Hollywood has long-held a fascination not just with the world of gambling but also with the colorful characters that tend to populate it. That fascination has led to its share of stinkers over the years (i.e. Lucky You, 21, and Wild Card), but it’s also spawned a handful of classics (i.e. The Hustler, Rounders, The Sting, Owing Mahoney, and California Split). The difference between a good gambling flick and a bad one usually comes down to one key element, the likability of the film’s protagonist(s). That can be quite a daunting hurdle for a gambling film as the central characters are either brash, self-centered egoists who think they’re smarter than everyone else, or they’re low-life losers in debt up their ears and desperate for a quick score. They tend to have little regard for how their actions affect those around them, which makes it almost impossible to root for them.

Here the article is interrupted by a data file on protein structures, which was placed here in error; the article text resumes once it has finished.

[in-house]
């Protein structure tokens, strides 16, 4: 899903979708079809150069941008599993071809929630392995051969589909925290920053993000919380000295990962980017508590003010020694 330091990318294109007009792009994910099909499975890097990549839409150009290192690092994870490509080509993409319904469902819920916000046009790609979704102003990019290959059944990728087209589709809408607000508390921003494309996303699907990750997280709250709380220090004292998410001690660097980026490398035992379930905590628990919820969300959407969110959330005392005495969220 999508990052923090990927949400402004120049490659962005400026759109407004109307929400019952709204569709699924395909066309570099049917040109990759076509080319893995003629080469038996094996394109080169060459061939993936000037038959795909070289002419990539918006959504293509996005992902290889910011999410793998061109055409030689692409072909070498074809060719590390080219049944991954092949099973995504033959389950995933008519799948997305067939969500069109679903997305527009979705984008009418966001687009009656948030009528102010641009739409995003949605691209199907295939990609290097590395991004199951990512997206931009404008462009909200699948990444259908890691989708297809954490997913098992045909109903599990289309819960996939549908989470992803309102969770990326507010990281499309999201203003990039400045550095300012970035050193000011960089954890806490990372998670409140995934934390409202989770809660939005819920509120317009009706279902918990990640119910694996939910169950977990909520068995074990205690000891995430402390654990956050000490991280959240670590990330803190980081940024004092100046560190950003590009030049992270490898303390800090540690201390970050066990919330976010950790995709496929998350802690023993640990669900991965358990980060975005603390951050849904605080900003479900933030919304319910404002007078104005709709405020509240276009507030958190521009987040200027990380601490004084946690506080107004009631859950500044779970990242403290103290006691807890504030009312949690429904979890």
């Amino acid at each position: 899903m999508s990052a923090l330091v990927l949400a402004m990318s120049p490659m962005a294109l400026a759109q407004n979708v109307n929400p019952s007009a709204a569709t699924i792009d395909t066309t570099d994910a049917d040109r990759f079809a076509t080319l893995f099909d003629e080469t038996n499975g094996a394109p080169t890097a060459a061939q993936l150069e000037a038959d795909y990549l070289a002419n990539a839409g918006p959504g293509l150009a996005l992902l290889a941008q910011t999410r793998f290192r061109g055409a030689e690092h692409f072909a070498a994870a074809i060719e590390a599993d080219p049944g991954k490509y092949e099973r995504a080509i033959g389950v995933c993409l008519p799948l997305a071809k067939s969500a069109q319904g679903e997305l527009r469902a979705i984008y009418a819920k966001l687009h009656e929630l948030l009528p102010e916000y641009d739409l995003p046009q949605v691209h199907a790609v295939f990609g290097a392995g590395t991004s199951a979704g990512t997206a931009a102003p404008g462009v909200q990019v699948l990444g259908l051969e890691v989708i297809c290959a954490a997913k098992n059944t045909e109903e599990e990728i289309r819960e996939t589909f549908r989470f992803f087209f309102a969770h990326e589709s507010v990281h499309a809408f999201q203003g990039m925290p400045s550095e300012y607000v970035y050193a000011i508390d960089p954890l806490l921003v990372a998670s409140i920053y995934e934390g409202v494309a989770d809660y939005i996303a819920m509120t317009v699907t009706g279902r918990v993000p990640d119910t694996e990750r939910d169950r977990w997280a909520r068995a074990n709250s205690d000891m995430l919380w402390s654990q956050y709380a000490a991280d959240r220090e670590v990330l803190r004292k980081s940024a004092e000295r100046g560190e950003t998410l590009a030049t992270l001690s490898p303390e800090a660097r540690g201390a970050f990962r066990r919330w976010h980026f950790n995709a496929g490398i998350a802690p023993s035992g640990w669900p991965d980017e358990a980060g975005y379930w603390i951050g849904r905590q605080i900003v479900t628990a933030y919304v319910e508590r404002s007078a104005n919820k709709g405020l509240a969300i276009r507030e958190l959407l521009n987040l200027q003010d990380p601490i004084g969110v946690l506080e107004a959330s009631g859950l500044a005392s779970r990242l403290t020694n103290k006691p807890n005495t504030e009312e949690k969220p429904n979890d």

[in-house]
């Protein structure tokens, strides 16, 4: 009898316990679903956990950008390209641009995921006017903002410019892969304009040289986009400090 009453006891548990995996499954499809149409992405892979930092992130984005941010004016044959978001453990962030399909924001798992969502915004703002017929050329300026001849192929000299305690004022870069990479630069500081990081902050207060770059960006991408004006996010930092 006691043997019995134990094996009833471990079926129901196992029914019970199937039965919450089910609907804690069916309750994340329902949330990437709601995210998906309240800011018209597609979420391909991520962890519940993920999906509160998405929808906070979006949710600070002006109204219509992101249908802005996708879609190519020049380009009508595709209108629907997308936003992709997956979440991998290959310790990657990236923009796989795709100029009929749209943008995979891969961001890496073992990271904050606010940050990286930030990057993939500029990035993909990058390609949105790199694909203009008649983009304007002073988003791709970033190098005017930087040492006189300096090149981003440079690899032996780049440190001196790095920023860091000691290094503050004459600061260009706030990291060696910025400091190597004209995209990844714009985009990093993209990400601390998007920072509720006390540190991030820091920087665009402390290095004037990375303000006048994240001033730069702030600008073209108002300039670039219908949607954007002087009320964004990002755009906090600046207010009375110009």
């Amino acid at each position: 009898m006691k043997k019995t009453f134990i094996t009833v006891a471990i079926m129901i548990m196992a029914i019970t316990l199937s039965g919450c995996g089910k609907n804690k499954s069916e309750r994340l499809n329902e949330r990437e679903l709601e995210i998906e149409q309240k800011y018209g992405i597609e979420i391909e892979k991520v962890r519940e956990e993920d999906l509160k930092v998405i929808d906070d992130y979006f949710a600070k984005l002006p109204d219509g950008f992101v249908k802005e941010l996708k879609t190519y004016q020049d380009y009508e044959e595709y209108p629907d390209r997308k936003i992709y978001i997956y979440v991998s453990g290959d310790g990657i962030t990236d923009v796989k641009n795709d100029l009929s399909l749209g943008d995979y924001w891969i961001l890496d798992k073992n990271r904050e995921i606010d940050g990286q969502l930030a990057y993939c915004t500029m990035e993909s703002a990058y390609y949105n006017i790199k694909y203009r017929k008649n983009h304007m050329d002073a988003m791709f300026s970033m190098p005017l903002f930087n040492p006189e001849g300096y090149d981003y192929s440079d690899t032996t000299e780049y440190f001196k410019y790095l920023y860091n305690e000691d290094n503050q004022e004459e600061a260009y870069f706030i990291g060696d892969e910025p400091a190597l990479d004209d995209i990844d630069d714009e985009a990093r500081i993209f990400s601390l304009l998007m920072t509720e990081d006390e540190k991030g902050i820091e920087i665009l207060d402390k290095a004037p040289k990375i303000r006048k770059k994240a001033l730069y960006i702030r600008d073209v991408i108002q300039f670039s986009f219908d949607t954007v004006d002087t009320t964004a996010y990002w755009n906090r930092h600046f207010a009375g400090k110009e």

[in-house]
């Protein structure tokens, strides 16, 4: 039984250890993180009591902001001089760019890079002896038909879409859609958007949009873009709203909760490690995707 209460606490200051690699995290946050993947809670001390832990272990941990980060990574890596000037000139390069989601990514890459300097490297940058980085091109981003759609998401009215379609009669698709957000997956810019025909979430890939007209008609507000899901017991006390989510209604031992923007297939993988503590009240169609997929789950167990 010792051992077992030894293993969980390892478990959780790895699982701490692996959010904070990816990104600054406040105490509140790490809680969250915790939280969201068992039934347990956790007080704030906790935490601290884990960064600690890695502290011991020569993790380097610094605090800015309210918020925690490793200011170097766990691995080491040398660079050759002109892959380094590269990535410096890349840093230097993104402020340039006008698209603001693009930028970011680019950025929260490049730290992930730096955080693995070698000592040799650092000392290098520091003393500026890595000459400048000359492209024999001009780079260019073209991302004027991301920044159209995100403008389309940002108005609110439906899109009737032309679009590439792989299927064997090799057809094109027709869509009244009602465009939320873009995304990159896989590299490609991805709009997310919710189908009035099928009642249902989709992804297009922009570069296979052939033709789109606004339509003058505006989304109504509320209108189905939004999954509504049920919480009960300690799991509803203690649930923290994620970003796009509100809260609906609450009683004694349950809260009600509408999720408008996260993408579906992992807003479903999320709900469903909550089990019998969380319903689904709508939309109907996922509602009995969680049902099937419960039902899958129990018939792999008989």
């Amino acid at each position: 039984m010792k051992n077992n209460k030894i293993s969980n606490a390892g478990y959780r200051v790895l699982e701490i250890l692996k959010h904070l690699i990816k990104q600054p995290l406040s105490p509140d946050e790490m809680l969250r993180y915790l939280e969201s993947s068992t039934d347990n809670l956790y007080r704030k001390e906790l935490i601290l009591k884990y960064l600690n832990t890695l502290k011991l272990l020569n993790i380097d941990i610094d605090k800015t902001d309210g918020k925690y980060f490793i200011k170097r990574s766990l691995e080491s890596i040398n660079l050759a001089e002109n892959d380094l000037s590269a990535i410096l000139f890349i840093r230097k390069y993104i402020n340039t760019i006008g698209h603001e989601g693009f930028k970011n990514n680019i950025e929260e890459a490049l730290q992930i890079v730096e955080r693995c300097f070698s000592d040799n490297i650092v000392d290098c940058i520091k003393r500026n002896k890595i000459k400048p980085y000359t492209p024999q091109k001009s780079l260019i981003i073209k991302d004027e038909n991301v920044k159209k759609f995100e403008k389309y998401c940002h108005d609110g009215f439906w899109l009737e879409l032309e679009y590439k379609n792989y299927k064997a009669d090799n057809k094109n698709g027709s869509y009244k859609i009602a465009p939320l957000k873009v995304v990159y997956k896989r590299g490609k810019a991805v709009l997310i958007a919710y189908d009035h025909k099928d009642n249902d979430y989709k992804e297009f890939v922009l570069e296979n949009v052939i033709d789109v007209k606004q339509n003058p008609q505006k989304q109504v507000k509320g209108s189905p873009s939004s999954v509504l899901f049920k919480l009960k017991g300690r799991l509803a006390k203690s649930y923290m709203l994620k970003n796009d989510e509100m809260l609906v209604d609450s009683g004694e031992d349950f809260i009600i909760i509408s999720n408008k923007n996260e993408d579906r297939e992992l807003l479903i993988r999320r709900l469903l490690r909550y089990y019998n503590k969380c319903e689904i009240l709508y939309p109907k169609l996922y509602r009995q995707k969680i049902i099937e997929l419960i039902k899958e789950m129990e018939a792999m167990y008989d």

We should tell you now that the central characters in Mississippi Grind are, in fact, brash, self-centered egoists who think they’re smarter than everyone else. They’re each low-life losers in their own right as well. As such, it’s unlikely you’ll be goaded into rooting for anything Gerry and Curtis are trying to do in the film. That you’re never really goaded into rooting against them either is the coup of Boden’s and Fleck’s whip-smart screenplay, and that unabashed, often infuriating duality is a big part of what makes Mississippi Grind such a satisfying, absorbing piece of work.
It helps that Boden and Fleck understand that the best of gambling flicks aren’t really concerned with dramatic rolls of the dice and icy poker table antics. Yes, their film features a handful of those moments, and each is thrilling/devastating in their own right, but those moments are not the point of Mississippi Grind. Like the best of gambling movies, Mississippi Grind is first and foremost a character study centered around the lowly inhabitants of those moments.